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Africa: Nigeria to grow tourists receipt, arrivals with new visa regime

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With the commencement of visa-on-arrival policy by the Nigeria Immigration Service (NIS), the country’s tourism industry is set to boom with increase in tourist arrivals and spending by the visitors.

Tourist arrivals, which stagger between two to three million visitors annually, including the 1.7 million international air passengers in 2017, is expected to reach five million international visitors in the first year of the implementation of the new visa policy.
Also, revenue from tourists spending in the country is expected to cross the $1 billion mark in the first year of the implementation.

The boom is expected from the many foreigners who could not visit the country before now due to the challenge of visa procurement, and who now take advantage of the simplified visa process to visit.

Explaining the process of getting the new visa, the NIS noted that with the visa-on-arrival, which takes 48 hours to process, would-be visitors no longer need to queue at Nigerian embassies in their respective countries, rather apply online, get Visa Approval Letter with which to visit and get their passports stamped on arrival in any of the entry points in the country.

The new visa regime, according to the NIS, is on reciprocity basis and is available to frequently travelled high net worth investors and intending visitors who may not be able to obtain visa at the Nigerian missions/embassies in their countries of residence due to the absence of a Nigerian mission in those countries or exigencies of urgent business travels.
Speaking on the impact of the development on tourism, Lai Mohammed, minister of information and culture, noted that the country test ran the new policy with the 26 tourism ministers and 166 delegates from 52 Africa countries that were in the country for the 61st meeting of the United Nations World Tourism Organisation Commission for Africa in Abuja, last week.

For him, the delegates were impressed with the simplicity of the process and would be ambassadors of Nigeria in their countries, especially to would-be investors who faced challenges in their last visits or could not visit.

Also speaking on her impression on the visa-on-arrival, Betty Radier, CEO, Kenya Tourism Board, who was in the country for the first time, commended the easy visa process on her arrival at Murtala Mohammed International Airport Lagos, and was happy to pay $25, cost of the visa.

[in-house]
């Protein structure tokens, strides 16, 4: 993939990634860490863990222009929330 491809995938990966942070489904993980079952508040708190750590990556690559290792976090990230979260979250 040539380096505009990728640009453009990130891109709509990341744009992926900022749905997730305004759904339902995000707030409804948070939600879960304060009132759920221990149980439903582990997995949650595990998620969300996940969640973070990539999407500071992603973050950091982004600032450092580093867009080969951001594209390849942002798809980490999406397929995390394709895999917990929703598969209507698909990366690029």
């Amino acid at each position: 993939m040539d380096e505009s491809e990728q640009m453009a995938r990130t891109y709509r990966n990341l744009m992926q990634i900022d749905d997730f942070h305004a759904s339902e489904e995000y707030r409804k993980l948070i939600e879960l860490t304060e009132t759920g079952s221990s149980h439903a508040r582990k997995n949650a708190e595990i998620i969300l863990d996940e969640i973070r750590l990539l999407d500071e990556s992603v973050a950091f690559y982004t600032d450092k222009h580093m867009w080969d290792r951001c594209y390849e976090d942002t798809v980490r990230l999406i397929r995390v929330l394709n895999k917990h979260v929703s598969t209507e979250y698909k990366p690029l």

As well, investments in the Nigerian travel and tourism industry is set to improve from about N1.12 trillion ($4.5bn) in 2016 to almost N2 trillion by the end of 2018, on the account of the new visa regime that fast-tracks easy visa processing amid other incentives introduced by the Federal Government to woo both local and foreign direct investments.

Zurab Pololikashvili, secretary-general, UNWTO, who was in Nigeria and Africa for the first time for the UNWTO CAF meeting, also spoke favourably on the easy visa policy, but urged Nigeria to use the policy to attract the right investors that would partner in the development of the country’s tourism.

In line with the UNWTO secretary-general, some tourism stakeholders noted that the easy visa would help, but would not bring all the tourists if there were no attractions and world-class infrastructure to support tourism across the country.

Okedira Omogho, a tourism consultant and university don, tasked tourism agencies and private sector on developing and repackaging tourism products across the country to appeal to global tourists.

For him, Nigerian tour operators should start to play global, selling the country to tourists in their respective countries like South Africa Tourism, Kenya Tourism Board and Dubai Tourism, which have offices in Nigeria and partner indigenous tour operator in selling their attractions in the country.

While the visa-on-arrival is commendable, some stakeholders observed that its reciprocity still hamper visitations as countries with high visa fees for Nigerians also attract high visa fees for their citizens visiting Nigeria.

by OBINNA EMELIKE
Source: businessdayonline.com

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